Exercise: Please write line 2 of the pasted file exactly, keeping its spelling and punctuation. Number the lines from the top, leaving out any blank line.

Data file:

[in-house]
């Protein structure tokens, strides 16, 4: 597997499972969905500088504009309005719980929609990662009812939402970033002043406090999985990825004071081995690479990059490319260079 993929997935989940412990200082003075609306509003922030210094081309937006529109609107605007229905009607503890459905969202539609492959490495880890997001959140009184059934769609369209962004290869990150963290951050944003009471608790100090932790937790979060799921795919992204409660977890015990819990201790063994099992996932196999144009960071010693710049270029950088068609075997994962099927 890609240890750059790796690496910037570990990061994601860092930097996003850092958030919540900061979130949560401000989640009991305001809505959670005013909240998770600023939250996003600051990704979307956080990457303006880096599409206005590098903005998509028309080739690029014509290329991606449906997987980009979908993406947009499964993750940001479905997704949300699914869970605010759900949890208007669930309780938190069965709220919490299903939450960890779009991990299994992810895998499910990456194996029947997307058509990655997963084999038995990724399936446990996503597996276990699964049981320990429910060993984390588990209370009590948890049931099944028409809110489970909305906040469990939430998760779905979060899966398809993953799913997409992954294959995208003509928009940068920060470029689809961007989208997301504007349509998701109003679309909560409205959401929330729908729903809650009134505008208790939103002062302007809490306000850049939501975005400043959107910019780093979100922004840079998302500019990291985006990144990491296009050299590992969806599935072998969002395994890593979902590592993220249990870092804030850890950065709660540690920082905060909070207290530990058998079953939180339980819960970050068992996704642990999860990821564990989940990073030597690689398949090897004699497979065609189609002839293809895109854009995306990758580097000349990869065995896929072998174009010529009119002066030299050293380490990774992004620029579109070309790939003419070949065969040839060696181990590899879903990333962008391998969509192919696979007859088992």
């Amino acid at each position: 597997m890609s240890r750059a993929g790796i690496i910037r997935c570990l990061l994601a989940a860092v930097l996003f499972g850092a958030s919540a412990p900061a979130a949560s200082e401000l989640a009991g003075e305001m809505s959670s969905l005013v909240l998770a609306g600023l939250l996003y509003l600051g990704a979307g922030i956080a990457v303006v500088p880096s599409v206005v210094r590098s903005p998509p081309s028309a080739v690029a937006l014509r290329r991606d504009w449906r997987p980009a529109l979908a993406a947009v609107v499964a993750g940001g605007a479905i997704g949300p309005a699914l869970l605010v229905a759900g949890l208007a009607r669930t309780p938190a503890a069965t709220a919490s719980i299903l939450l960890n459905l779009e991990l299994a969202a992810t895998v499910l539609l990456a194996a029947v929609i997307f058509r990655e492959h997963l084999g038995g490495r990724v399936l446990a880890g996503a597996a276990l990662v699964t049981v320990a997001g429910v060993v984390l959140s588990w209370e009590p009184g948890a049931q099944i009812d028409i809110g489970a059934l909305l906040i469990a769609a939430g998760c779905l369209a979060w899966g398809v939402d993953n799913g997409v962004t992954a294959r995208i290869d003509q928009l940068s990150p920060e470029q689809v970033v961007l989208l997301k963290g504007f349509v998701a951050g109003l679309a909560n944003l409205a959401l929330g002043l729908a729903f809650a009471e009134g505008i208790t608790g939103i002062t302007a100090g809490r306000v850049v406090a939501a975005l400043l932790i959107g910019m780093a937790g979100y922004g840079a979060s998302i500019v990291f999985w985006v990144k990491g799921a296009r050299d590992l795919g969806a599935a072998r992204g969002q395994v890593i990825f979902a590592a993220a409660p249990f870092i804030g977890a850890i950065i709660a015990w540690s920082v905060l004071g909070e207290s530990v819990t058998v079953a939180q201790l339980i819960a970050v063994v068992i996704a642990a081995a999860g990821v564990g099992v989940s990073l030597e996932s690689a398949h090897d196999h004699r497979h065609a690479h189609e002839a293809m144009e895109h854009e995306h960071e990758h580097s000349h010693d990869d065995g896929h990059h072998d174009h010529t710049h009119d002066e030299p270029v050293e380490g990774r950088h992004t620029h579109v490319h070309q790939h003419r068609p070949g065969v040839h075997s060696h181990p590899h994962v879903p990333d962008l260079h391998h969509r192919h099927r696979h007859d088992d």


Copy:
């Protein structure tokens, strides 16, 4: 597997499972969905500088504009309005719980929609990662009812939402970033002043406090999985990825004071081995690479990059490319260079 993929997935989940412990200082003075609306509003922030210094081309937006529109609107605007229905009607503890459905969202539609492959490495880890997001959140009184059934769609369209962004290869990150963290951050944003009471608790100090932790937790979060799921795919992204409660977890015990819990201790063994099992996932196999144009960071010693710049270029950088068609075997994962099927 890609240890750059790796690496910037570990990061994601860092930097996003850092958030919540900061979130949560401000989640009991305001809505959670005013909240998770600023939250996003600051990704979307956080990457303006880096599409206005590098903005998509028309080739690029014509290329991606449906997987980009979908993406947009499964993750940001479905997704949300699914869970605010759900949890208007669930309780938190069965709220919490299903939450960890779009991990299994992810895998499910990456194996029947997307058509990655997963084999038995990724399936446990996503597996276990699964049981320990429910060993984390588990209370009590948890049931099944028409809110489970909305906040469990939430998760779905979060899966398809993953799913997409992954294959995208003509928009940068920060470029689809961007989208997301504007349509998701109003679309909560409205959401929330729908729903809650009134505008208790939103002062302007809490306000850049939501975005400043959107910019780093979100922004840079998302500019990291985006990144990491296009050299590992969806599935072998969002395994890593979902590592993220249990870092804030850890950065709660540690920082905060909070207290530990058998079953939180339980819960970050068992996704642990999860990821564990989940990073030597690689398949090897004699497979065609189609002839293809895109854009995306990758580097000349990869065995896929072998174009010529009119002066030299050293380490990774992004620029579109070309790939003419070949065969040839060696181990590899879903990333962008391998969509192919696979007859088992």